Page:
Gilles Azzaro is a French digital artist, but his works are unlike anything we have seen -or heard. He creates 3D images of voices. To better define his work, he calls himself a “Voice Sculptor”.
Gilles Azzaro, always interested in sound and technology, designs sculptures that you can hear with a laser system. The sculptures are produced with cutting-edge technologies. The sculptures, which appear as very beautiful sights at first glance, are in fact structures consisting of sound waves.
Azzaro was born in 1966, in Casablanca, France. He was interested in music and especially drums since he was 17 years old. He integrated MidiDrum System in Carcassonne (France) and worked on the development of the first digital drum machines.
When he was in university, he began wondering the invisibility of sound and how sound moves through space.
Gilles Azzaro set out to devise a system for materializing sound as if the sound was in fact visible. The project intensified and in 2006, Gilles received the IP “Matérialisation Tridimensionnelle en Déplacement de Formes Sonores / et ou Vidéo dans l’Espace”.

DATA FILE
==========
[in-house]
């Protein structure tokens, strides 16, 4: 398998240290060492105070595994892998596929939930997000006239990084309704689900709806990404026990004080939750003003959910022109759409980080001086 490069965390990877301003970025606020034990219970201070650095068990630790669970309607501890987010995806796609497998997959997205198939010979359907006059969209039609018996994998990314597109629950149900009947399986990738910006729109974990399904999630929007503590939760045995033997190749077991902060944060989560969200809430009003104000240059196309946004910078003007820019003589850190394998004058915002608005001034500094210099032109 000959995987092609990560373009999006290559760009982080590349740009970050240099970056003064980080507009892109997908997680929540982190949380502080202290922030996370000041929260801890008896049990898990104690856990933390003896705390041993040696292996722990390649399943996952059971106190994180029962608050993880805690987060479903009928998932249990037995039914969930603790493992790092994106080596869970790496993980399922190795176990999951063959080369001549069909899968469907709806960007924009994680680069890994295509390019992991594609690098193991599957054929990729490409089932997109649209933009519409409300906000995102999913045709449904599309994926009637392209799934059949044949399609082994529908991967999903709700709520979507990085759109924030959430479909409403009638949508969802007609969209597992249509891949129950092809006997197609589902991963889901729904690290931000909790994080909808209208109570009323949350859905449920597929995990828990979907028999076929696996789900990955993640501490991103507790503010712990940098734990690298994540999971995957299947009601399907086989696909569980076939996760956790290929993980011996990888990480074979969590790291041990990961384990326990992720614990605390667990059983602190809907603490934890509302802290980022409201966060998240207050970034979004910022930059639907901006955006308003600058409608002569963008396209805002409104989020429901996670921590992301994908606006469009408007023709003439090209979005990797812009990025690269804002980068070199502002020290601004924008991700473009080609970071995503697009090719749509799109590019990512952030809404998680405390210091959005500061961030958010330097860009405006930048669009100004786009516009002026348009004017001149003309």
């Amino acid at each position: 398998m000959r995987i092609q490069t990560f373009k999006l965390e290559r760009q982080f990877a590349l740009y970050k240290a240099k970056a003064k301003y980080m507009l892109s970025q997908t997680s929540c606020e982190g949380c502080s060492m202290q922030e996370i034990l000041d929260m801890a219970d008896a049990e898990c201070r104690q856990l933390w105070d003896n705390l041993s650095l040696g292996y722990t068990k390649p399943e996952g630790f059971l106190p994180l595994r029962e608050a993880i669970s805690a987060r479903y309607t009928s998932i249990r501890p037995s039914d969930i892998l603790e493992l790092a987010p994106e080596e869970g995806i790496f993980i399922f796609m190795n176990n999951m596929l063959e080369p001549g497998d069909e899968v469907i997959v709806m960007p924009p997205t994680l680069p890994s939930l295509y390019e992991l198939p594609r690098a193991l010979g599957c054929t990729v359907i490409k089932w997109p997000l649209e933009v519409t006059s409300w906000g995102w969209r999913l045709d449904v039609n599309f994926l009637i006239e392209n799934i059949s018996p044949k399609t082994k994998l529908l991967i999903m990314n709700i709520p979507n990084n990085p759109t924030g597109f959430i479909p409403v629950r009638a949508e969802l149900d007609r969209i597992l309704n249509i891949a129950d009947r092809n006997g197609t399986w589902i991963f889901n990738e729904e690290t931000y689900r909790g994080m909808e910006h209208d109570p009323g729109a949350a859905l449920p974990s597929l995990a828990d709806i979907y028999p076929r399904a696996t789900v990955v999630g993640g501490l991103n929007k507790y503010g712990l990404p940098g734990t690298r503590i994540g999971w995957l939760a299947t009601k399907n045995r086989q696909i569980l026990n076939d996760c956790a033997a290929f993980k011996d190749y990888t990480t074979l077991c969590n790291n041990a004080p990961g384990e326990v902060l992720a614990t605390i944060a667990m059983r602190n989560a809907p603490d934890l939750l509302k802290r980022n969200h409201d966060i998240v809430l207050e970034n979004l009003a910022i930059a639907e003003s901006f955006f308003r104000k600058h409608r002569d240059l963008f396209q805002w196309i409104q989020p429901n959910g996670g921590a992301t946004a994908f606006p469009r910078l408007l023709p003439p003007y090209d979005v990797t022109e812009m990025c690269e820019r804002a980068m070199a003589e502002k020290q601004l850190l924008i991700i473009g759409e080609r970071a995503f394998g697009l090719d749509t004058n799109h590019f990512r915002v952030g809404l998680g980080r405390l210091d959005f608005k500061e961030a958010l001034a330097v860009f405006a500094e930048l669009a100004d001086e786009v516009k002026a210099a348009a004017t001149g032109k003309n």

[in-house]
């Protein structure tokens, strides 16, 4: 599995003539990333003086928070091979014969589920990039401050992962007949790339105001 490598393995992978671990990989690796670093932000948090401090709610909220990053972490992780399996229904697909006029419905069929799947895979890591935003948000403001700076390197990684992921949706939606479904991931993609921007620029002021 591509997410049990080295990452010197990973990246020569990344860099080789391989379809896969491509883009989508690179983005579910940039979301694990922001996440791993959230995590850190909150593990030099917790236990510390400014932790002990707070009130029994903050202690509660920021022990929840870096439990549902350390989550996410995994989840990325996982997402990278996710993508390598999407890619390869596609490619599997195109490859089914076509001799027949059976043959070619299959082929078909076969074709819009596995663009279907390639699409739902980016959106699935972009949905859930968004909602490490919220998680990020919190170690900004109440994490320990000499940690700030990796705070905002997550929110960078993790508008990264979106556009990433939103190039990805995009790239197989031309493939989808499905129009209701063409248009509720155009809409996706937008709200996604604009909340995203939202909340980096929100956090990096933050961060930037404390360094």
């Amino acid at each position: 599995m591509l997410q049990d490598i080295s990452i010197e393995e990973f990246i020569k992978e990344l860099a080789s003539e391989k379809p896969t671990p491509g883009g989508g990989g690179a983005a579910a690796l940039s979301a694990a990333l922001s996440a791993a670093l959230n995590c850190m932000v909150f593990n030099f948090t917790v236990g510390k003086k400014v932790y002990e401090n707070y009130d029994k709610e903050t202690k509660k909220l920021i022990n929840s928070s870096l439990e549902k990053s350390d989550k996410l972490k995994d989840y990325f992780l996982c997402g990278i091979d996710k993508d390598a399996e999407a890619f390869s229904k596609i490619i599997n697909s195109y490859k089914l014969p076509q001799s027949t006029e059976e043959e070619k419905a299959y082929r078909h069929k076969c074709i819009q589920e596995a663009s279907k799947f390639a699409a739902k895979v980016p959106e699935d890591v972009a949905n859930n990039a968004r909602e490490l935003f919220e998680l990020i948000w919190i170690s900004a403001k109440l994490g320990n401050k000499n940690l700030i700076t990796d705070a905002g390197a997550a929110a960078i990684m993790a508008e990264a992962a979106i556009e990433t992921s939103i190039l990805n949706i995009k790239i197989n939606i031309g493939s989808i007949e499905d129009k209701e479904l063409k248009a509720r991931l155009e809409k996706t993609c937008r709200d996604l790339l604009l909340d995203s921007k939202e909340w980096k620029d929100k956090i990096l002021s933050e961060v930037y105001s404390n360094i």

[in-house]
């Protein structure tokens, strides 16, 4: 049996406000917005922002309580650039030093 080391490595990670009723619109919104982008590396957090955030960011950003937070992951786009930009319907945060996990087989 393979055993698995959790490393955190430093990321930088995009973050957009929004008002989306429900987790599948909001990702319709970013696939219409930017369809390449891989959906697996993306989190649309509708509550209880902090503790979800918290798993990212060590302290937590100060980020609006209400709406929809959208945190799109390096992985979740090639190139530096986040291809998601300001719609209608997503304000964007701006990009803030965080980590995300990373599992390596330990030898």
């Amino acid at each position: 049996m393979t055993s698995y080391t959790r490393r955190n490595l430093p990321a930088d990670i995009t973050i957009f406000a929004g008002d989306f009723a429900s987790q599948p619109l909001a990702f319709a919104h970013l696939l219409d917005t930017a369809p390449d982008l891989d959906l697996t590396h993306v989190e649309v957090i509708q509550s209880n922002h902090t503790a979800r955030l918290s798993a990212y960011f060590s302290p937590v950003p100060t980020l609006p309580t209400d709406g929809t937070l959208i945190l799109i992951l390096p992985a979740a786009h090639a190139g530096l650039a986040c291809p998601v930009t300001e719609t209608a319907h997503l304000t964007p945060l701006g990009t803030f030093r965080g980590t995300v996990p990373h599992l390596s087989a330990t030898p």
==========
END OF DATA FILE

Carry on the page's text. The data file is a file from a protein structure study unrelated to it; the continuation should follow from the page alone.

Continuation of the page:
In 2006, he produced his first works, a series of jewellery including laser engravings of 3D sound recordings.
In 2007, he devised a new architectural concept that identified the forms of buildings with sound prints: words and expressions can design buildings and towns.
In 2011, he organized his first exhibition “The Vision of a Sparkling Voice” – a collection of digital works containing audio recordings of phrases spoken by leading figures of the 20th and 21st centuries. The exhibition was interactive and by scanning the paintings, visitors could hear the voices and follow the progression of the 3D representation of the voices on their smartphones.
The exhibition was displayed at the 2012 Cannes Film Festival and the 104 galleries in Paris following a request from the Arts and Culture Pompidou Centre.
In 2012 he also created the first voice sculpture with the words that sums up his art: “Pas une personne ne chante comme une autre, on peut comparer la voix aux empreintes digitales” (no one person sings like another, a voice is like a fingerprint).